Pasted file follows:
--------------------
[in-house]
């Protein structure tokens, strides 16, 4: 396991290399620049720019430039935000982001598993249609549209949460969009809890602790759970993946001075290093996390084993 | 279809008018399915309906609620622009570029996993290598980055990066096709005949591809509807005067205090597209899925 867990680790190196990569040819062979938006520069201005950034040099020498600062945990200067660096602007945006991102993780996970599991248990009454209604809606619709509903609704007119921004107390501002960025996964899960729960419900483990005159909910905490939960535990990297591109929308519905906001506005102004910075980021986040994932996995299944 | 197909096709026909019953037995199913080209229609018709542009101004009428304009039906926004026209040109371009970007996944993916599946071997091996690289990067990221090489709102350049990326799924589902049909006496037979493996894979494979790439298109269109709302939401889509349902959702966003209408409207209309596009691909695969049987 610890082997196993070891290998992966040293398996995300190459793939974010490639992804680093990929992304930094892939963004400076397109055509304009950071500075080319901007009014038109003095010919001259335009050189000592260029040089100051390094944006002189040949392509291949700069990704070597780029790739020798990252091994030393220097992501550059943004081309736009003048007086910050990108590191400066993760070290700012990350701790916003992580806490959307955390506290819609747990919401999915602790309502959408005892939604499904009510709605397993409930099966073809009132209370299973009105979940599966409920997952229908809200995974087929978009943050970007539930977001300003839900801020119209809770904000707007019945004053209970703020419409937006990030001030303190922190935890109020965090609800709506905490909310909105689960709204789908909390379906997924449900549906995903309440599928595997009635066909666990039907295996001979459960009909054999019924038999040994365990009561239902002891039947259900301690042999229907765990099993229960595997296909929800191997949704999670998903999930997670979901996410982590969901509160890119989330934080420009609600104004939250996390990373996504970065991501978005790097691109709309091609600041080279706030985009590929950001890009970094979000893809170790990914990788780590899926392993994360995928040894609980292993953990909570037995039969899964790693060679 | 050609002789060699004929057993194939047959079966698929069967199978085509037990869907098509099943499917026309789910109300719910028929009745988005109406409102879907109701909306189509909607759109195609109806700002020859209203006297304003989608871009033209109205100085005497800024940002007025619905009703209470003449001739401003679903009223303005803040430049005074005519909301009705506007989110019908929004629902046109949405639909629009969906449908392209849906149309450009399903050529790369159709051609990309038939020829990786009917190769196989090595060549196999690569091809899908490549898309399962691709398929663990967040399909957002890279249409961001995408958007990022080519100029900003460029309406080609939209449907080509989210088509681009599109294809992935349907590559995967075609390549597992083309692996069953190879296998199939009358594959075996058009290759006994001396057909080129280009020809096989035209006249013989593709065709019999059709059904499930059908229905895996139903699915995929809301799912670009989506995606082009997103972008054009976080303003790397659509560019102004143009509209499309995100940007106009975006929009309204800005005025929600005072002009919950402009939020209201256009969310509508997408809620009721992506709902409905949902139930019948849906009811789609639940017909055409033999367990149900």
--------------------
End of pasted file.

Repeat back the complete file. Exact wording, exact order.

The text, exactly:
[in-house]
């Protein structure tokens, strides 16, 4: 396991290399620049720019430039935000982001598993249609549209949460969009809890602790759970993946001075290093996390084993 | 279809008018399915309906609620622009570029996993290598980055990066096709005949591809509807005067205090597209899925 867990680790190196990569040819062979938006520069201005950034040099020498600062945990200067660096602007945006991102993780996970599991248990009454209604809606619709509903609704007119921004107390501002960025996964899960729960419900483990005159909910905490939960535990990297591109929308519905906001506005102004910075980021986040994932996995299944 | 197909096709026909019953037995199913080209229609018709542009101004009428304009039906926004026209040109371009970007996944993916599946071997091996690289990067990221090489709102350049990326799924589902049909006496037979493996894979494979790439298109269109709302939401889509349902959702966003209408409207209309596009691909695969049987 610890082997196993070891290998992966040293398996995300190459793939974010490639992804680093990929992304930094892939963004400076397109055509304009950071500075080319901007009014038109003095010919001259335009050189000592260029040089100051390094944006002189040949392509291949700069990704070597780029790739020798990252091994030393220097992501550059943004081309736009003048007086910050990108590191400066993760070290700012990350701790916003992580806490959307955390506290819609747990919401999915602790309502959408005892939604499904009510709605397993409930099966073809009132209370299973009105979940599966409920997952229908809200995974087929978009943050970007539930977001300003839900801020119209809770904000707007019945004053209970703020419409937006990030001030303190922190935890109020965090609800709506905490909310909105689960709204789908909390379906997924449900549906995903309440599928595997009635066909666990039907295996001979459960009909054999019924038999040994365990009561239902002891039947259900301690042999229907765990099993229960595997296909929800191997949704999670998903999930997670979901996410982590969901509160890119989330934080420009609600104004939250996390990373996504970065991501978005790097691109709309091609600041080279706030985009590929950001890009970094979000893809170790990914990788780590899926392993994360995928040894609980292993953990909570037995039969899964790693060679 | 050609002789060699004929057993194939047959079966698929069967199978085509037990869907098509099943499917026309789910109300719910028929009745988005109406409102879907109701909306189509909607759109195609109806700002020859209203006297304003989608871009033209109205100085005497800024940002007025619905009703209470003449001739401003679903009223303005803040430049005074005519909301009705506007989110019908929004629902046109949405639909629009969906449908392209849906149309450009399903050529790369159709051609990309038939020829990786009917190769196989090595060549196999690569091809899908490549898309399962691709398929663990967040399909957002890279249409961001995408958007990022080519100029900003460029309406080609939209449907080509989210088509681009599109294809992935349907590559995967075609390549597992083309692996069953190879296998199939009358594959075996058009290759006994001396057909080129280009020809096989035209006249013989593709065709019999059709059904499930059908229905895996139903699915995929809301799912670009989506995606082009997103972008054009976080303003790397659509560019102004143009509209499309995100940007106009975006929009309204800005005025929600005072002009919950402009939020209201256009969310509508997408809620009721992506709902409905949902139930019948849906009811789609639940017909055409033999367990149900």